This commentary is by Alfredo Ortiz, the president and CEO of Job Creators Network.
Markets were hammered yesterday, with the Dow Jones Industrial Average falling over 1,000 points. Markets are down again today as investors worry about stagflation — a painful economic disease of high inflation and contracting growth that the U.S. hasn’t suffered through since the 1970s.
Today’s April jobs report data offers no change in this stagflation trend. Topline job growth continues at a moderate pace, with 428,000 jobs created last month, as the economy recovers what was lost during the pandemic. Yet there are still 1.2 million fewer Americans working than before the pandemic.
Other jobs report data suggest signs of labor market weakness. The labor force participation rate fell significantly last month to 62.2% as 363,000 people exited the labor market entirely. In other words, nearly as many people left the labor force last month as the number who got jobs.
Nominal average wages also grew slower than analysts’ expectations. President Joe Biden, congressional Democrats and even Federal Reserve chair Jerome Powell have trumpeted fast wage growth as a sign of economic strength.
Yet real wages, when adjusted for historic inflation that’s rising at its most rapid pace in 41 years, are significantly declining. As a result of this Biden pay cut, Americans’ living standards are falling.
Today’s jobs data doesn’t capture the impact of this week’s move by the Federal Reserve to roughly double interest rates by raising them by 50 basis points. While this move may tame inflation, it will hurt consumers, small businesses, and the overall economy by raising the cost of borrowing.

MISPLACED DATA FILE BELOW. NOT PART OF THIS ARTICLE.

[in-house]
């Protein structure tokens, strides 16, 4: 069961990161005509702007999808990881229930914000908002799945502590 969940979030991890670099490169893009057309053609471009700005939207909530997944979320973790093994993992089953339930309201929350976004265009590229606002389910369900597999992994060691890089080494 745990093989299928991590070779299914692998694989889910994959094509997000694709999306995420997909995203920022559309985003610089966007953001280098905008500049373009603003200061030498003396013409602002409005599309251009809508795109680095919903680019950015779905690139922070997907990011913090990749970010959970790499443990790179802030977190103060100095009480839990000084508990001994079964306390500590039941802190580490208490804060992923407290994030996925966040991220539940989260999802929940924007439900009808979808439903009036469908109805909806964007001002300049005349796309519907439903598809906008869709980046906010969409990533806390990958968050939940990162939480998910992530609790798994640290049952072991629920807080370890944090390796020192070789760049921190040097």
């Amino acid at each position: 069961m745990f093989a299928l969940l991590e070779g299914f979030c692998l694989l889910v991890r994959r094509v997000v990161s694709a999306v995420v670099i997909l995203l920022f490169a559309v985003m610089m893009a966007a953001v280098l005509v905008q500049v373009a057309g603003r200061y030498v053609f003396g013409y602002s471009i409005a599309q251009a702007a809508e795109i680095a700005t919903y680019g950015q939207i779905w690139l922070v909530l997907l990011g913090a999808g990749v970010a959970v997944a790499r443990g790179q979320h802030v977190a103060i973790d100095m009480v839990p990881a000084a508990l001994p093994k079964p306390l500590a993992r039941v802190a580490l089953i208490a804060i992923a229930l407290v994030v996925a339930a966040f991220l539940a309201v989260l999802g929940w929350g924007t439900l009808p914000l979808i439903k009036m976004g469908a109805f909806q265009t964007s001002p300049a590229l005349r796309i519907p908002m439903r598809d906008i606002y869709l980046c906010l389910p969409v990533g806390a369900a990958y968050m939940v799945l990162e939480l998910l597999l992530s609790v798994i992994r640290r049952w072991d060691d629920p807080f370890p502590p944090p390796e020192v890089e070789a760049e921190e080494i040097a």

Unfortunately, Democrats’ reckless spending has left the Fed with no other choice. Even Treasury Secretary Janet Yellen admitted this week that Biden’s spending caused inflation.
The rate hike is the bill coming due for the excessive government spending that Democrats always promised would be a free lunch.
One policy change the Biden administration can immediately take to reduce inflation and boost economic growth is to end its war on domestic energy
By reducing its numerous regulations on the domestic production and transportation of oil and gas, the administration can increase supply, reduce historic gas prices that are a regressive tax on American workers and small businesses, and create new, high-paying jobs.
According to the latest JCN Foundation Small Business IQ Poll, nearly 70% of small business owners think the Biden administration isn’t doing enough to combat inflation or supply chain problems.
Eight in ten small business owners — including 77% of Democrat small business owners — support increasing domestic oil and gas production as a practical way to help tame inflation, but the administration refuses to do so.
With savings and retirement portfolios falling and inflation rising, Americans feel poorer even if their paychecks remain the same.
And if they feel poorer, they are poorer.
This so-called reverse wealth effect will hurt the economy as Americans from all income brackets cut back on discretionary spending that fuels American small businesses and the broader economy.
Once this sentiment is reflected in the labor market, the economy will officially enter stagflation.
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